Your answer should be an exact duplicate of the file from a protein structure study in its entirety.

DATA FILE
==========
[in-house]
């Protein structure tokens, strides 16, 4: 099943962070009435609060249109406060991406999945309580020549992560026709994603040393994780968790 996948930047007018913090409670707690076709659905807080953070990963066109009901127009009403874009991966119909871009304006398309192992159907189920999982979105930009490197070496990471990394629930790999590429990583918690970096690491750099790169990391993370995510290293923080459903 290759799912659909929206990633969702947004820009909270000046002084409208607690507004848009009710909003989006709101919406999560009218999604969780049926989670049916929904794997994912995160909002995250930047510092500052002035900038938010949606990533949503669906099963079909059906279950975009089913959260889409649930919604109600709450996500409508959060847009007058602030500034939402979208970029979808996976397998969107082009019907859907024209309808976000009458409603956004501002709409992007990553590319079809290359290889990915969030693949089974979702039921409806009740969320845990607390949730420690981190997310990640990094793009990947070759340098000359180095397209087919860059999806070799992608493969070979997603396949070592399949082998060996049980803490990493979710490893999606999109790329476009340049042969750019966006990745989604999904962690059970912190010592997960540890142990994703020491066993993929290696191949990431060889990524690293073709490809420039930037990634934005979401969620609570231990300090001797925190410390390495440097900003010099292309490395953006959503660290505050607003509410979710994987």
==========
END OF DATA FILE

[in-house]
């Protein structure tokens, strides 16, 4: 099943962070009435609060249109406060991406999945309580020549992560026709994603040393994780968790 996948930047007018913090409670707690076709659905807080953070990963066109009901127009009403874009991966119909871009304006398309192992159907189920999982979105930009490197070496990471990394629930790999590429990583918690970096690491750099790169990391993370995510290293923080459903 290759799912659909929206990633969702947004820009909270000046002084409208607690507004848009009710909003989006709101919406999560009218999604969780049926989670049916929904794997994912995160909002995250930047510092500052002035900038938010949606990533949503669906099963079909059906279950975009089913959260889409649930919604109600709450996500409508959060847009007058602030500034939402979208970029979808996976397998969107082009019907859907024209309808976000009458409603956004501002709409992007990553590319079809290359290889990915969030693949089974979702039921409806009740969320845990607390949730420690981190997310990640990094793009990947070759340098000359180095397209087919860059999806070799992608493969070979997603396949070592399949082998060996049980803490990493979710490893999606999109790329476009340049042969750019966006990745989604999904962690059970912190010592997960540890142990994703020491066993993929290696191949990431060889990524690293073709490809420039930037990634934005979401969620609570231990300090001797925190410390390495440097900003010099292309490395953006959503660290505050607003509410979710994987």